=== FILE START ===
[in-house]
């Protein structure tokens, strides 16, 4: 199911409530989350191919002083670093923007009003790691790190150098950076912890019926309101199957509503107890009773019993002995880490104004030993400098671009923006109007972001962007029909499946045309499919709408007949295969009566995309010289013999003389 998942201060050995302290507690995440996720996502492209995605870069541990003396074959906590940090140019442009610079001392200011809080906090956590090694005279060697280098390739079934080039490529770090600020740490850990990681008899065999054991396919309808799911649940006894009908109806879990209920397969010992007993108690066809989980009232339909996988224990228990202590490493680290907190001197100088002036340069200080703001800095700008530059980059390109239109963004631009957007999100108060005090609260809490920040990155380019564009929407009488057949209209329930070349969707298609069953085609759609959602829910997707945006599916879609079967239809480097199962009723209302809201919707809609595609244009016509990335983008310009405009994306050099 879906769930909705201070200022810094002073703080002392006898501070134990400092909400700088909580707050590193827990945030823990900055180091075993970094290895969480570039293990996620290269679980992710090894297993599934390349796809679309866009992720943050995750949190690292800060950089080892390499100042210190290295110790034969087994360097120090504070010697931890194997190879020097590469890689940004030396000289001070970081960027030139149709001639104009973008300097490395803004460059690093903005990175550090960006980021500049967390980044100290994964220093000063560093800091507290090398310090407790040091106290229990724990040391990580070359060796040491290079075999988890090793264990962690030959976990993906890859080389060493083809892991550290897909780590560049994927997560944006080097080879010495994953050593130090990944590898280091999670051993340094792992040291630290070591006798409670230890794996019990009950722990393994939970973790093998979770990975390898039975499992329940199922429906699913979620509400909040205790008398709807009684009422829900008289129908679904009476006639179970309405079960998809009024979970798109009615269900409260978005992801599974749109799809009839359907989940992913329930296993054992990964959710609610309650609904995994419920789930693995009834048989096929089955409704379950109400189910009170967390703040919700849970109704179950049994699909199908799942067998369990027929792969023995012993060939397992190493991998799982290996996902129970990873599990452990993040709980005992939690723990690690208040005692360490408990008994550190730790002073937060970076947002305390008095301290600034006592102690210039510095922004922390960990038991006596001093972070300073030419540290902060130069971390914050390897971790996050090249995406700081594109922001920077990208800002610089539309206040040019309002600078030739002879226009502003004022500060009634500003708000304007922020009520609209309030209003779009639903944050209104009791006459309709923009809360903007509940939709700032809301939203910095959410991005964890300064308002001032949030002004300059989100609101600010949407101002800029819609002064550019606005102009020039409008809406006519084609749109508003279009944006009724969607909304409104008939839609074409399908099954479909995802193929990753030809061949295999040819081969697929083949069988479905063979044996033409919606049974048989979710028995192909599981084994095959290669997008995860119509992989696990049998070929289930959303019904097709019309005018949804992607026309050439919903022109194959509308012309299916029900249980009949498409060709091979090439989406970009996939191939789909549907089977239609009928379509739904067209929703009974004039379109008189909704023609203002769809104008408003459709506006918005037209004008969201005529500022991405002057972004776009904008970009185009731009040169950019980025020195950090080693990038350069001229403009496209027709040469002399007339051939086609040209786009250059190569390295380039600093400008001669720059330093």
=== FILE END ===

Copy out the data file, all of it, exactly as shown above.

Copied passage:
[in-house]
């Protein structure tokens, strides 16, 4: 199911409530989350191919002083670093923007009003790691790190150098950076912890019926309101199957509503107890009773019993002995880490104004030993400098671009923006109007972001962007029909499946045309499919709408007949295969009566995309010289013999003389 998942201060050995302290507690995440996720996502492209995605870069541990003396074959906590940090140019442009610079001392200011809080906090956590090694005279060697280098390739079934080039490529770090600020740490850990990681008899065999054991396919309808799911649940006894009908109806879990209920397969010992007993108690066809989980009232339909996988224990228990202590490493680290907190001197100088002036340069200080703001800095700008530059980059390109239109963004631009957007999100108060005090609260809490920040990155380019564009929407009488057949209209329930070349969707298609069953085609759609959602829910997707945006599916879609079967239809480097199962009723209302809201919707809609595609244009016509990335983008310009405009994306050099 879906769930909705201070200022810094002073703080002392006898501070134990400092909400700088909580707050590193827990945030823990900055180091075993970094290895969480570039293990996620290269679980992710090894297993599934390349796809679309866009992720943050995750949190690292800060950089080892390499100042210190290295110790034969087994360097120090504070010697931890194997190879020097590469890689940004030396000289001070970081960027030139149709001639104009973008300097490395803004460059690093903005990175550090960006980021500049967390980044100290994964220093000063560093800091507290090398310090407790040091106290229990724990040391990580070359060796040491290079075999988890090793264990962690030959976990993906890859080389060493083809892991550290897909780590560049994927997560944006080097080879010495994953050593130090990944590898280091999670051993340094792992040291630290070591006798409670230890794996019990009950722990393994939970973790093998979770990975390898039975499992329940199922429906699913979620509400909040205790008398709807009684009422829900008289129908679904009476006639179970309405079960998809009024979970798109009615269900409260978005992801599974749109799809009839359907989940992913329930296993054992990964959710609610309650609904995994419920789930693995009834048989096929089955409704379950109400189910009170967390703040919700849970109704179950049994699909199908799942067998369990027929792969023995012993060939397992190493991998799982290996996902129970990873599990452990993040709980005992939690723990690690208040005692360490408990008994550190730790002073937060970076947002305390008095301290600034006592102690210039510095922004922390960990038991006596001093972070300073030419540290902060130069971390914050390897971790996050090249995406700081594109922001920077990208800002610089539309206040040019309002600078030739002879226009502003004022500060009634500003708000304007922020009520609209309030209003779009639903944050209104009791006459309709923009809360903007509940939709700032809301939203910095959410991005964890300064308002001032949030002004300059989100609101600010949407101002800029819609002064550019606005102009020039409008809406006519084609749109508003279009944006009724969607909304409104008939839609074409399908099954479909995802193929990753030809061949295999040819081969697929083949069988479905063979044996033409919606049974048989979710028995192909599981084994095959290669997008995860119509992989696990049998070929289930959303019904097709019309005018949804992607026309050439919903022109194959509308012309299916029900249980009949498409060709091979090439989406970009996939191939789909549907089977239609009928379509739904067209929703009974004039379109008189909704023609203002769809104008408003459709506006918005037209004008969201005529500022991405002057972004776009904008970009185009731009040169950019980025020195950090080693990038350069001229403009496209027709040469002399007339051939086609040209786009250059190569390295380039600093400008001669720059330093």